Many of the disorders that lead to retinal degeneration have a genetic basis and can be inherited in an autosomal-recessive, autosomal-dominant, or X-linked, as well as mitochondrial and polygenic manner [3-5]. There is also considerable genetic heterogeneity; for example, mutations in 21 genes have thus far been identified as causing autosomal recessive retinitis pigmentosa (RetNet). Recent efforts have focused on designing assays to assist in the rapid genetic diagnosis of retinal disease in affected individuals, as well as carriers, so as to provide genetic counseling for the patients and their families [6-8].

Here we describe a consanguineous family from Pakistan with 3 siblings who have retinal degeneration. A genome-wide screen for homozygosity was performed, and a region at the RP26 locus [9] was found to cosegregate with the disease phenotype. A novel mutation in the ceramide kinase-like (CERKL) gene was identified. This is the third report of a mutation in the CERKL gene causing autosomal recessive retinal degeneration.


Patients and controls

The study of human subjects was performed according to the principles of the Declaration of Helsinki using a process approved by a UK ethics committee. The proband was one of three affected siblings with deteriorating vision who were part of a large consanguineous family from Lahore in Pakistan (see Figure 1). After obtaining informed consent from the elder of each household, we conducted an ophthalmic examination and took a sample of peripheral blood from the family members. Genomic DNA was extracted from the blood using the QIAamp DNA Blood Midi Kit (Qiagen, Crawley, UK) according to the manufacturer’s instructions. Control subjects were unrelated normal individuals who were recruited as siblings of patients subject to genetic testing by the Yorkshire Regional Genetics screening service at St. James’s Hospital, Leeds. None of the families involved had any member with an inherited eye abnormality and all the individuals were of Asian subcontinent extraction.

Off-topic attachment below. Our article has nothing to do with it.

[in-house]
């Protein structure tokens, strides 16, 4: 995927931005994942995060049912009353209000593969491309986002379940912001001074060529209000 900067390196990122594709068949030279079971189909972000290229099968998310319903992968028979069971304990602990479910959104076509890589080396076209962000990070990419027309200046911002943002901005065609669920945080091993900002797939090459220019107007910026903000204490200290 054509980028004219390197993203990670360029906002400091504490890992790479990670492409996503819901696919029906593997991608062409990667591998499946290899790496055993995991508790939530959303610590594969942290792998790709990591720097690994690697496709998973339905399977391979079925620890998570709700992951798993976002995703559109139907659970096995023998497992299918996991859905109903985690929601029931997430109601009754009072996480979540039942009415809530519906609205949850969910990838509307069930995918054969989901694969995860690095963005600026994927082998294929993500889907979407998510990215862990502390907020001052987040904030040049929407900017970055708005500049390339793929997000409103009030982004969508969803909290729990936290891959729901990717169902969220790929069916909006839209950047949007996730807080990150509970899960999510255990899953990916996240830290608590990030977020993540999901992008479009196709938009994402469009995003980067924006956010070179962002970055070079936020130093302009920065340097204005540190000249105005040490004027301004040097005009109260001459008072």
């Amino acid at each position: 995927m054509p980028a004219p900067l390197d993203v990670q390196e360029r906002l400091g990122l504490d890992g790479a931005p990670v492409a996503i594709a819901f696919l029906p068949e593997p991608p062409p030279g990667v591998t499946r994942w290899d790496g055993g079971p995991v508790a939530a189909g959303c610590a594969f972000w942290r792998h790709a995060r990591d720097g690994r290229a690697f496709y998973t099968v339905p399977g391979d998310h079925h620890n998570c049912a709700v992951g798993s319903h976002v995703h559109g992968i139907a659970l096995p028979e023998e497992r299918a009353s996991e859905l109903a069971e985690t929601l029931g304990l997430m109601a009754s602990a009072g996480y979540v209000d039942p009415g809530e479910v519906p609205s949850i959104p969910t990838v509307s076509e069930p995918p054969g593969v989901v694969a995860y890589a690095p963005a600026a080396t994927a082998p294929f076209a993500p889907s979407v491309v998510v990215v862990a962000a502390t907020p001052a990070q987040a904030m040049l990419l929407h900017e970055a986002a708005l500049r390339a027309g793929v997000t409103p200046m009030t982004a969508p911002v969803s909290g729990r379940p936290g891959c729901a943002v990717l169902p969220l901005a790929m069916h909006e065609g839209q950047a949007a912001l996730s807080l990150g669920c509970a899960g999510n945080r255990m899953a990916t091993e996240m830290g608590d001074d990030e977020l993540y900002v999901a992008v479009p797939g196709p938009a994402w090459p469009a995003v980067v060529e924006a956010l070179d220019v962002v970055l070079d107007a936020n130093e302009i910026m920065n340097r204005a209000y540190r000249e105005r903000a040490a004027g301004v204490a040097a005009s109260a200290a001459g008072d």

Homozygosity mapping

Aliquots of DNA from affected and unaffected family members were genotyped for over 400 markers covering all human chromosomes by the Marshfield Institute. Candidate homozygous regions were further analyzed with additional markers that intersected the Marshfield data set using fluorescently labeled primers. The products were mixed with the size standard GeneScan 500-ROX (Applied Biosystems, Warrington, UK) and resolved by electrophoresis on a 3130xl Genetic Analyzer (Applied Biosystems). The results were analyzed using the GeneMapper version 4.0 software (Applied Biosystems). Pedigree and haplotype data were managed with the Cyrillic package version 2.1. A multipoint linkage analysis was performed using the LinkMap from the Linkage suite of programs [10].

DNA sequencing

Specific primer pairs encompassing the 14 coding exons, as well as the intron-exon boundaries, of the CERKL gene have been described before [11]. These were used (Table 1) in the PCR to amplify products that were initially digested with ExoSAP-IT (GE Healthcare, Chalfont St. Giles, UK) according to the supplier’s instructions. The digested DNA was sequenced directly using the BigDye Terminator version 3.1 Cycle Sequencing Kit and the 3130xl Genetic Analyzer according to the manufacturer’s instructions (Applied Biosystems).

Mutation restriction analysis

To screen for the c.316C>A mutation in additional family members and control DNAs, we performed PCR. We employed a forward primer that had been designed with a deliberate mismatch at the fourth residue from the 3-prime end (underlined; C instead of an A nucleotide: dAAA GAC ATA TTC TCT GTG AAA CTG AAC CGG) and a reverse primer (dCCA TAT GTC ACA GTG GTC TTC), and we used an annealing temperature of 58 °C. The PCR product containing the wildtype and/or mutant sequence was digested with the restriction endonuclease BsaWI (W↓CCGGW) (New England Biolabs, Hitchen, UK). After incubation at 60 °C, the reaction products were resolved through a 2% agarose gel by electrophoresis. For wildtype sequence, a single band of 168 bp would be expected, however for a mutant sequence the product would be digested to yield 140 and 28 bp.